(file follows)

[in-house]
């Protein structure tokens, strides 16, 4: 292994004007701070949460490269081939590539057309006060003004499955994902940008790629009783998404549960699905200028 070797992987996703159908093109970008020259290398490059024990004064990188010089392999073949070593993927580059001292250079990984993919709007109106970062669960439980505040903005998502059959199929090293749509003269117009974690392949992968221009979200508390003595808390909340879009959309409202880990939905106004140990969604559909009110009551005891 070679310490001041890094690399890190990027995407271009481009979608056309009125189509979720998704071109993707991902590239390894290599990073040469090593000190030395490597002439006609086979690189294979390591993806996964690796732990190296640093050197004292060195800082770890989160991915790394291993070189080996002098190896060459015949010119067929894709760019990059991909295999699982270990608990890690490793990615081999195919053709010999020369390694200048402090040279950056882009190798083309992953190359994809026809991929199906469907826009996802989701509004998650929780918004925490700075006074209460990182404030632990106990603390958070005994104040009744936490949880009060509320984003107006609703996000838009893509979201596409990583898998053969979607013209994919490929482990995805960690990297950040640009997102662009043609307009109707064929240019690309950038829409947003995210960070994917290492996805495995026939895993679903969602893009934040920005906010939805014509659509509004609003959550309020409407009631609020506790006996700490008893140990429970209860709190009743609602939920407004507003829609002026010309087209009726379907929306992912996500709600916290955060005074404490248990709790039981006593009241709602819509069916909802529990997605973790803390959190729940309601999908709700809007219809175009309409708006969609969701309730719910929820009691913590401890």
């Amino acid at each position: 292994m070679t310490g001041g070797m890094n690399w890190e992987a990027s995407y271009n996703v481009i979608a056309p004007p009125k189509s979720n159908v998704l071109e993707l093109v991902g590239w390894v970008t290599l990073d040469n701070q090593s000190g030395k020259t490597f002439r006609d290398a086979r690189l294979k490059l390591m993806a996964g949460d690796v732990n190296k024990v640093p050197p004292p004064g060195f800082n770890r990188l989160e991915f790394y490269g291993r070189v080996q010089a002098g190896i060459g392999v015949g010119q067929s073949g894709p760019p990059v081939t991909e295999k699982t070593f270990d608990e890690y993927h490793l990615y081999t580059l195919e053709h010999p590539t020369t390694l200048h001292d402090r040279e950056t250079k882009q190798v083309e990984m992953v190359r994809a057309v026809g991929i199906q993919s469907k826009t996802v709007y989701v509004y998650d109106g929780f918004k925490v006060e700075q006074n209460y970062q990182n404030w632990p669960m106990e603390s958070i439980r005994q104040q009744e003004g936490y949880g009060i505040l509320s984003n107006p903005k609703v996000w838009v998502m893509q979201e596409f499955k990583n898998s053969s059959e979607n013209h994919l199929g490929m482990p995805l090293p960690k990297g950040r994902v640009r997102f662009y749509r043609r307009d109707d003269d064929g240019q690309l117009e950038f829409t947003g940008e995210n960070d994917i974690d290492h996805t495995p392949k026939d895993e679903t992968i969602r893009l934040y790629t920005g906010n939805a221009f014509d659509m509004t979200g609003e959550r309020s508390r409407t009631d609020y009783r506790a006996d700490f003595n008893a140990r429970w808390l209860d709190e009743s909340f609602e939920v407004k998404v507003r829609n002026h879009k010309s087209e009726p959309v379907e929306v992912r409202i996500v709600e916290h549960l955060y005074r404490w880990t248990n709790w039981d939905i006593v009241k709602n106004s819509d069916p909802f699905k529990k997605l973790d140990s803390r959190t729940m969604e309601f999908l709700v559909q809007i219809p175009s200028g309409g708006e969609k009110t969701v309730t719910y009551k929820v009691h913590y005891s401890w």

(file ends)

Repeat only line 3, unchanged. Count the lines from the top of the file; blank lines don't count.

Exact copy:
């Amino acid at each position: 292994m070679t310490g001041g070797m890094n690399w890190e992987a990027s995407y271009n996703v481009i979608a056309p004007p009125k189509s979720n159908v998704l071109e993707l093109v991902g590239w390894v970008t290599l990073d040469n701070q090593s000190g030395k020259t490597f002439r006609d290398a086979r690189l294979k490059l390591m993806a996964g949460d690796v732990n190296k024990v640093p050197p004292p004064g060195f800082n770890r990188l989160e991915f790394y490269g291993r070189v080996q010089a002098g190896i060459g392999v015949g010119q067929s073949g894709p760019p990059v081939t991909e295999k699982t070593f270990d608990e890690y993927h490793l990615y081999t580059l195919e053709h010999p590539t020369t390694l200048h001292d402090r040279e950056t250079k882009q190798v083309e990984m992953v190359r994809a057309v026809g991929i199906q993919s469907k826009t996802v709007y989701v509004y998650d109106g929780f918004k925490v006060e700075q006074n209460y970062q990182n404030w632990p669960m106990e603390s958070i439980r005994q104040q009744e003004g936490y949880g009060i505040l509320s984003n107006p903005k609703v996000w838009v998502m893509q979201e596409f499955k990583n898998s053969s059959e979607n013209h994919l199929g490929m482990p995805l090293p960690k990297g950040r994902v640009r997102f662009y749509r043609r307009d109707d003269d064929g240019q690309l117009e950038f829409t947003g940008e995210n960070d994917i974690d290492h996805t495995p392949k026939d895993e679903t992968i969602r893009l934040y790629t920005g906010n939805a221009f014509d659509m509004t979200g609003e959550r309020s508390r409407t009631d609020y009783r506790a006996d700490f003595n008893a140990r429970w808390l209860d709190e009743s909340f609602e939920v407004k998404v507003r829609n002026h879009k010309s087209e009726p959309v379907e929306v992912r409202i996500v709600e916290h549960l955060y005074r404490w880990t248990n709790w039981d939905i006593v009241k709602n106004s819509d069916p909802f699905k529990k997605l973790d140990s803390r959190t729940m969604e309601f999908l709700v559909q809007i219809p175009s200028g309409g708006e969609k009110t969701v309730t719910y009551k929820v009691h913590y005891s401890w």